Thursday, January 31, 2013

Song Sparrow on Oak Leaf Watercolor

I had a couple of motivations in doing this watercolor. The first was to try to solidify my knowledge of sparrows. When I see them as I have Chipping and White-throated Sparrows recently I try to memorize their features and then get that down in sketches(though as I mentioned in last post I'm rarely able to do any sketching with Chipping Sparrows). When I get home though and look at the sketches I often realize that something's missing or wrong. So then there's the temptation to work from a photo I've taken and do a new work that fixes the problem. I'm particularly interested in doing it in paint, mainly because it gives me a chance to add color.

The other motivation is my unending attempt to master watercolor. I love the sense of light and brighntess that are in watercolors that don't follow the paint by number method and actually let the watercolor breathe. But I'm rarely satisfied with the results. Or perhaps I'm satisfied but I'm not excited.

So as with field sketching or just about anything else I realize that I just need to try more. I think it's a given that you don't have success without failure. And you won't even fail if you're so scared of failure that you don't even try. My guess is that the most successful artists are the ones who just keep at it.

So  a couple of days ago I started this 11x14 watercolor on a Strathmore Field Sketch pad sheet. It's larger than I normally work and the reason for that is that I think it may make me less tentative. As you can probably see I also spent a lot of time sketching the bird and not very much on the stream, rocks/pebbles and leaf. The bird itself is the ubiquitous Song Sparrow. I was going through my photos actually looking for a photo of a White-throated Sparrow to complement the sketches I'd done earlier in the week. But when I came across this handsome bird, standing so alertlyon an oak leaf in Papermill Run at Morris Arboretum I had to stop and give him a try.


Ellen Snyder said...

Hi Ken,

Non-birders, I think, see all the sparrows as just little brown birds. But when you look close at their varied caps, spots, strips, shades of gray, splotches of color, and behaviors, they really are an interesting group of birds. If you can see them before they dart into the underbrush.

The song sparrow is one of my favorites, perhaps because it is relatively common here (although much less so in winter) and I like its song :)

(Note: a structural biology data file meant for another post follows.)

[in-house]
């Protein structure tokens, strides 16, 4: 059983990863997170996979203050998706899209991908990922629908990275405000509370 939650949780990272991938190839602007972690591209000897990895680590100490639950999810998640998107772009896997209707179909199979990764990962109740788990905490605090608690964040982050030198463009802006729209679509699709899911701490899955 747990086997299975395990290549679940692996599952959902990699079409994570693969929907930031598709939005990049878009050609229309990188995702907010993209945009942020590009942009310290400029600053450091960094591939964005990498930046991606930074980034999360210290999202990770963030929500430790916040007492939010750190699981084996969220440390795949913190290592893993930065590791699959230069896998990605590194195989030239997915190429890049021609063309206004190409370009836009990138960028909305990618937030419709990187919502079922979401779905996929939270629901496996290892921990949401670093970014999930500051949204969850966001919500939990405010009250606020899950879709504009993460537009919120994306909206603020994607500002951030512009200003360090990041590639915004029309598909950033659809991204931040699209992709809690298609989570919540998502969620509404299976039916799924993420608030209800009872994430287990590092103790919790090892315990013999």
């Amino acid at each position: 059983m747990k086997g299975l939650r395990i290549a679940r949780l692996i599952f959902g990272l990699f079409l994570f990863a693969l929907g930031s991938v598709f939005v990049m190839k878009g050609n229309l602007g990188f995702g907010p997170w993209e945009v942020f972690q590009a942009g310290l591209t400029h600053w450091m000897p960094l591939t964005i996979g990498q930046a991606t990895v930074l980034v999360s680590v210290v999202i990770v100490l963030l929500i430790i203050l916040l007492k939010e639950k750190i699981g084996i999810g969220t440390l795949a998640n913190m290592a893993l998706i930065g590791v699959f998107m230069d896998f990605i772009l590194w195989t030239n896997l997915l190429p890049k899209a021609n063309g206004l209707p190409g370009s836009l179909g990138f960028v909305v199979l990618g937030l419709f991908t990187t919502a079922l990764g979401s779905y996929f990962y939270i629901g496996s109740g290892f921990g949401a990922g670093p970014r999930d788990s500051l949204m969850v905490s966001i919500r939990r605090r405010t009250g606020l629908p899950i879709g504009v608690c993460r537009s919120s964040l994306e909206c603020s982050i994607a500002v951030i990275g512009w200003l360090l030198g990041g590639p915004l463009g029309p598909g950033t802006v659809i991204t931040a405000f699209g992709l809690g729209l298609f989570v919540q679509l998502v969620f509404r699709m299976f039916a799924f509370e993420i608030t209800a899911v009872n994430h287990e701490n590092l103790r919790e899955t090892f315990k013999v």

Nice painting, displaying its perkiness. I like the rocks too!


Anonymous said...

Very striking painting - great drawing and composition. I've been enjoying your comments on and sketches of sparrows. I'll have to keep a look out for chippies, as I hadn't expected to see them yet.


Ken Januski said...

Hi Ellen,

I think not just non-birders see only little brown disappearing birds!! It takes awhile even for birders to find them, really look at them, and appreciate them.

Some of the few sparrows that do seem to actually let you look at them are the Song and the White-throated. Yesterday I heard a Song Sparrow singing and my wife said she'd heard one a week or so earlier.

Hard to believe that spring is on its way!

P.S. Glad you like the rocks. The more I do naturalistic art the more I realize that you need to be able to render rocks, vegetation, water in some form or another, even if abstract, if you want to portray the whole world of birds. A lifelong learning experience!

Ken Januski said...

Thanks Nanina. Glad you enjoyed my thoughts and sketches on sparrows, an underappreciated type of bird I think.

I'm really not sure about chippies. They are not supposed to be here but in fact I'm pretty confident that they've never left this particular area. My guess is that they'll still arrive in your area at their normal time but who knows for sure anymore!!

Anonymous said...

Watercolors, like sparrows, are subtle and a little difficult but rewarding once you dive in. Beautiful new work, Ken!

Ken Januski said...

Hi Debby, nice to hear from you, and also nice to see your blog so lively again.

I think you're right about sparrows and watercolor, both beautiful but subtle. I really think oil or acrylic are more natural media for me, and ones I'm much more familiar with. But once you get bitten by the watercolor bug it's hard to give it up!